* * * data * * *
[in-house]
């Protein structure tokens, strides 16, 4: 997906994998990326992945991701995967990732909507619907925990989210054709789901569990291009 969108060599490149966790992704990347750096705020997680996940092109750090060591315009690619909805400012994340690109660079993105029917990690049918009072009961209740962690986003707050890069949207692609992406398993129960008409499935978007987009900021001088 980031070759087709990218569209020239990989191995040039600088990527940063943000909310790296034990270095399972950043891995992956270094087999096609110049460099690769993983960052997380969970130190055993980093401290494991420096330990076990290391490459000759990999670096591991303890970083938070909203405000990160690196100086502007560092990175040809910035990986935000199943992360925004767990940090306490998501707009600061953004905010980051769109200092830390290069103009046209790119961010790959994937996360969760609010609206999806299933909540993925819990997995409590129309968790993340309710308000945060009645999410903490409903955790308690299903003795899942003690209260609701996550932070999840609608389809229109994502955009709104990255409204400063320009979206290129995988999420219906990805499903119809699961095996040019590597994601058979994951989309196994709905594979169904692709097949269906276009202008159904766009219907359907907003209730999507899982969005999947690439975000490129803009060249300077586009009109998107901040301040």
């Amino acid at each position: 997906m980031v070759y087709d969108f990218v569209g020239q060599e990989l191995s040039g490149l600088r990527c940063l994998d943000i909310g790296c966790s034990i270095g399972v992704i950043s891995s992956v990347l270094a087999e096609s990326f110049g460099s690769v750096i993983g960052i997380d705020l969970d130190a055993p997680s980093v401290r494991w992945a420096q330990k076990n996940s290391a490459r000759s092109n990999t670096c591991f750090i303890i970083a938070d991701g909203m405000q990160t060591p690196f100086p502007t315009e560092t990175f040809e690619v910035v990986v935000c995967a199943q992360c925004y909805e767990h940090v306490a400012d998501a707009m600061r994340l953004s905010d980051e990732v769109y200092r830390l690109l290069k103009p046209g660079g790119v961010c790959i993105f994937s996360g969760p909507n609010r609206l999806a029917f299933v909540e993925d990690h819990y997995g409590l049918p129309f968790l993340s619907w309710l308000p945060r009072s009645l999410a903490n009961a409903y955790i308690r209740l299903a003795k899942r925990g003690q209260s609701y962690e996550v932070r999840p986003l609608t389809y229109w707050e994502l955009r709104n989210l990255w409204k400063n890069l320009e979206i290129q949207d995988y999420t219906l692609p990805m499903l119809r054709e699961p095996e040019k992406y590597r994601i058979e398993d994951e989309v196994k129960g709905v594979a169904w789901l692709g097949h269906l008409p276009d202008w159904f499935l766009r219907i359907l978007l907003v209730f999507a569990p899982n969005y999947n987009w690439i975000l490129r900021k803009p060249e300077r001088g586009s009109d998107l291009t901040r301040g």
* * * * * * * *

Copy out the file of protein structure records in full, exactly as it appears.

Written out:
[in-house]
């Protein structure tokens, strides 16, 4: 997906994998990326992945991701995967990732909507619907925990989210054709789901569990291009 969108060599490149966790992704990347750096705020997680996940092109750090060591315009690619909805400012994340690109660079993105029917990690049918009072009961209740962690986003707050890069949207692609992406398993129960008409499935978007987009900021001088 980031070759087709990218569209020239990989191995040039600088990527940063943000909310790296034990270095399972950043891995992956270094087999096609110049460099690769993983960052997380969970130190055993980093401290494991420096330990076990290391490459000759990999670096591991303890970083938070909203405000990160690196100086502007560092990175040809910035990986935000199943992360925004767990940090306490998501707009600061953004905010980051769109200092830390290069103009046209790119961010790959994937996360969760609010609206999806299933909540993925819990997995409590129309968790993340309710308000945060009645999410903490409903955790308690299903003795899942003690209260609701996550932070999840609608389809229109994502955009709104990255409204400063320009979206290129995988999420219906990805499903119809699961095996040019590597994601058979994951989309196994709905594979169904692709097949269906276009202008159904766009219907359907907003209730999507899982969005999947690439975000490129803009060249300077586009009109998107901040301040």
């Amino acid at each position: 997906m980031v070759y087709d969108f990218v569209g020239q060599e990989l191995s040039g490149l600088r990527c940063l994998d943000i909310g790296c966790s034990i270095g399972v992704i950043s891995s992956v990347l270094a087999e096609s990326f110049g460099s690769v750096i993983g960052i997380d705020l969970d130190a055993p997680s980093v401290r494991w992945a420096q330990k076990n996940s290391a490459r000759s092109n990999t670096c591991f750090i303890i970083a938070d991701g909203m405000q990160t060591p690196f100086p502007t315009e560092t990175f040809e690619v910035v990986v935000c995967a199943q992360c925004y909805e767990h940090v306490a400012d998501a707009m600061r994340l953004s905010d980051e990732v769109y200092r830390l690109l290069k103009p046209g660079g790119v961010c790959i993105f994937s996360g969760p909507n609010r609206l999806a029917f299933v909540e993925d990690h819990y997995g409590l049918p129309f968790l993340s619907w309710l308000p945060r009072s009645l999410a903490n009961a409903y955790i308690r209740l299903a003795k899942r925990g003690q209260s609701y962690e996550v932070r999840p986003l609608t389809y229109w707050e994502l955009r709104n989210l990255w409204k400063n890069l320009e979206i290129q949207d995988y999420t219906l692609p990805m499903l119809r054709e699961p095996e040019k992406y590597r994601i058979e398993d994951e989309v196994k129960g709905v594979a169904w789901l692709g097949h269906l008409p276009d202008w159904f499935l766009r219907i359907l978007l907003v209730f999507a569990p899982n969005y999947n987009w690439i975000l490129r900021k803009p060249e300077r001088g586009s009109d998107l291009t901040r301040g």